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New Bedford's Community Economic Development Center Bounces Back From Fire

Daniel Ackerman
Gloria De La Cruz and Corinn Williams staff the Community Economic Development Center's outreach booth on New Bedford's Acushnet Avenue.

This past April, a fire in New Bedford’s North End killed two and displaced more than three dozen residents. It also destroyed the headquarters of one of the city’s grassroots non-profits: the Community Economic Development Center (CEDC), which serves New Bedford’s growing Central American immigrant population. Even without a permanent home, the organization hasn’t missed a beat in getting back on its feet and into the community.

On a recent Tuesday afternoon, CEDC Executive Director Corinn Williams made the rounds along Acushnet Avenue in the North End.

She stopped into four immigrant-owned business—two restaurants, a bakery and a convenience store—and handed out checks to the managers. The money was a reimbursement. These businesses all offered gift certificates as an incentive for residents to get a COVID-19 vaccine.

“We had a special vaccine clinic that was sort of oriented toward the Guatemalan community,” said Williams.

While other clinics have dished out gift certificates to corporate behemoths like Dunkin Donuts, “we wanted to pull some of the local businesses in that folks go to,” said Williams. “So we kind of tied in some of the mom and pop businesses on Acushnet Ave.”

The neighborhood is the heart of the city’s Central American immigrant population. This vaccine incentive program is one way the CEDC supports the community—offering protection from the virus, while keeping most of the money here in Guatemalan-owned businesses.

But the CEDC has served the neighborhood since long before the pandemic. The organization moved to Acushnet Avenue in 2011, “because there’s not a whole lot of other organizations up here to really provide the support in the neighborhood,” said Williams.

Since then, they’ve run English classes, helped homebuyers, and served as a business incubator for first-time entrepreneurs. “So we’ve kind of been the kitchen sink,” said Williams.

At times, that work has extended far beyond Acushnet Avenue. Gloria De La Cruz, who works for the CEDC, decided last fall to help fill a major gap in the US immigration system: a shortage of interpreters for indigenous languages. De La Cruz’ first language is k’iche’, which is also the case for thousands of New Bedford’s residents.

“It’s hard to get resources when you only speak k’iche’,” she said.

De La Cruz detailed the story of a 15-year-old k’iche’ speaker named Ingrid, who sought to flee domestic violence in Guatemala and join her mother and sister in New Bedford. As the family navigated the cross-border red tape of the immigration system, De La Cruz spent weeks on the phone as an interpreter. Eventually, Ingrid was reunited with her family, and De La Cruz recently got a call from the girl’s mother, letting her know Ingrid is happy and attending school in New Bedford.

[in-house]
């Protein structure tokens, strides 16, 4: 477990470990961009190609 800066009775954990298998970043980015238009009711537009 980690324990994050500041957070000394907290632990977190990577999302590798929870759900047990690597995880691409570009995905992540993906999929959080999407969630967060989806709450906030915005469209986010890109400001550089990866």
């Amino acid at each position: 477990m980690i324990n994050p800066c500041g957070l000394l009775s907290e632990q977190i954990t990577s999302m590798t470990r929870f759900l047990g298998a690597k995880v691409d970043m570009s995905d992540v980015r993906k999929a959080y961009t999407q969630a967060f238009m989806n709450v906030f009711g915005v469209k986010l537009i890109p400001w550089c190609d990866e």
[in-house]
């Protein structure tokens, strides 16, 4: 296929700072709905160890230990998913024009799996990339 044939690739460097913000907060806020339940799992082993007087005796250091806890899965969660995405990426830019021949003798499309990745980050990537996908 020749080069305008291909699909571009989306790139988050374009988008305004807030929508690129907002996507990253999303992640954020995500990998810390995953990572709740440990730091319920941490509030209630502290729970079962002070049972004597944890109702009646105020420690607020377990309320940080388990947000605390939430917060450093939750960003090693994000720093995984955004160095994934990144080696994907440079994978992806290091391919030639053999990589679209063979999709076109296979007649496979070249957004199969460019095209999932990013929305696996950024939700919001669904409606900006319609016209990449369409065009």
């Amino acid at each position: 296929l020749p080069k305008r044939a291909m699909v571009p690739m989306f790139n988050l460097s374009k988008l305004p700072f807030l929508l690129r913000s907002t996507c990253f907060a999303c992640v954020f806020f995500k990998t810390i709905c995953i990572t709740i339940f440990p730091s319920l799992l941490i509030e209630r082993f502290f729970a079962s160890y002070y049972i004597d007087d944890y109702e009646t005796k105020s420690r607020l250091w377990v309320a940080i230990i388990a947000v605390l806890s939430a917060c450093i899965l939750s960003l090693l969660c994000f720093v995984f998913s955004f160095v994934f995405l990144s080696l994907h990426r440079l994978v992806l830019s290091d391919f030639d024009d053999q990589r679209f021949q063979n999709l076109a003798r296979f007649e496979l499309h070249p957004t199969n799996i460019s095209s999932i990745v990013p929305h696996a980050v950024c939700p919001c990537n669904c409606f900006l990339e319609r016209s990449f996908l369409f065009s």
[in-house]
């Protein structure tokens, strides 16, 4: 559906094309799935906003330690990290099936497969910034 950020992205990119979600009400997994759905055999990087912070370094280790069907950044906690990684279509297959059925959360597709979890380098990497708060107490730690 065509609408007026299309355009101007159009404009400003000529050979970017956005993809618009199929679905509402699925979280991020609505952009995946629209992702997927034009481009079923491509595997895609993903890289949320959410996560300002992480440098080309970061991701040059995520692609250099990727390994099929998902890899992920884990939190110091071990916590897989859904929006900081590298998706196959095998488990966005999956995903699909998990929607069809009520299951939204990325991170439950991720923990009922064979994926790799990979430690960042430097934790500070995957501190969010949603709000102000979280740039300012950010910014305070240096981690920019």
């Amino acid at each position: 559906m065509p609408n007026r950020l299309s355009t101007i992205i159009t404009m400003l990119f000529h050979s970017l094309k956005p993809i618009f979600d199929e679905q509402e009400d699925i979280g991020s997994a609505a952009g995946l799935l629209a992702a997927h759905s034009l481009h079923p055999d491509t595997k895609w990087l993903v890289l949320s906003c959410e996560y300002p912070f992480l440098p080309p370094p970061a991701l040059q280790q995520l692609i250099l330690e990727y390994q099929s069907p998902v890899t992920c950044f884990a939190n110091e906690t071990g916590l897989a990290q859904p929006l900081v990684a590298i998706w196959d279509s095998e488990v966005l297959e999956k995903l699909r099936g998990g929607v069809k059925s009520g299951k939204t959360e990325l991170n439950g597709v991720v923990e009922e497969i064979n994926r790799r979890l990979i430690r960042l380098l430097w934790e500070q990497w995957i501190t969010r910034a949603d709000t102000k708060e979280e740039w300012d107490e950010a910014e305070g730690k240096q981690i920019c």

“I felt so proud,” said De La Cruz. “She just told me, ‘thank you for helping me. I want to pay you.’ But I said, ‘don’t worry. It’s my job.’”

That kind of whatever’s-necessary approach was on full display after the fire last April torched the CEDC’s headquarters. De La Cruz first learned about the overnight blaze from a Facebook video. “I couldn’t believe it,” she said. The CEDC’s computers, phone system and paper records were destroyed. “We lost everything.”

But just two days later, the organization was back providing services from a makeshift office borrowed from a nonprofit nearby. And already, the group is looking toward the future.

The CEDC is preparing to move into a new headquarters on Acushnet Avenue, just three blocks from the site of their former offices lost in the fire. The brick building they’ve purchased is the former Capital Theatre, which shuttered in the 1980s.

The CEDC is renovating the space, with plans to continue serving as the kitchen sink for the community—literally.

“We hope to have a shared-use kitchen, where new entrepreneurs can use a commercial kitchen space and start up their businesses,” said Williams.

They’re also preparing their future headquarters as a resilience hub, ready to aid in the event of disasters like heatwaves, flooding or fire.

“Our hope is to continue to provide access to the resources that this neighborhood has not had the opportunity to receive over the years,” said Williams. She points out that other areas, like New Bedford’s downtown, have seen a flurry of investment.

“We want to make sure that this neighborhood isn't left behind—that there's opportunities for people to get jobs, to own houses, to open businesses, to create a safe space to raise their families,” she said.

The CEDC plans to open its new headquarter in 2023. Until then, its home base will continue to be Acushnet Avenue itself.

Daniel covers the South Coast for WCAI. He comes to the station from Minnesota Public Radio, where he reported on science and the environment. Daniel has produced audio documentaries on a motley mix of topics, from the science of sewage to the history of automobile license plates. He holds a PhD in climate change ecology from the University of Minnesota. Daniel is a 2021-22 Report For America corps member.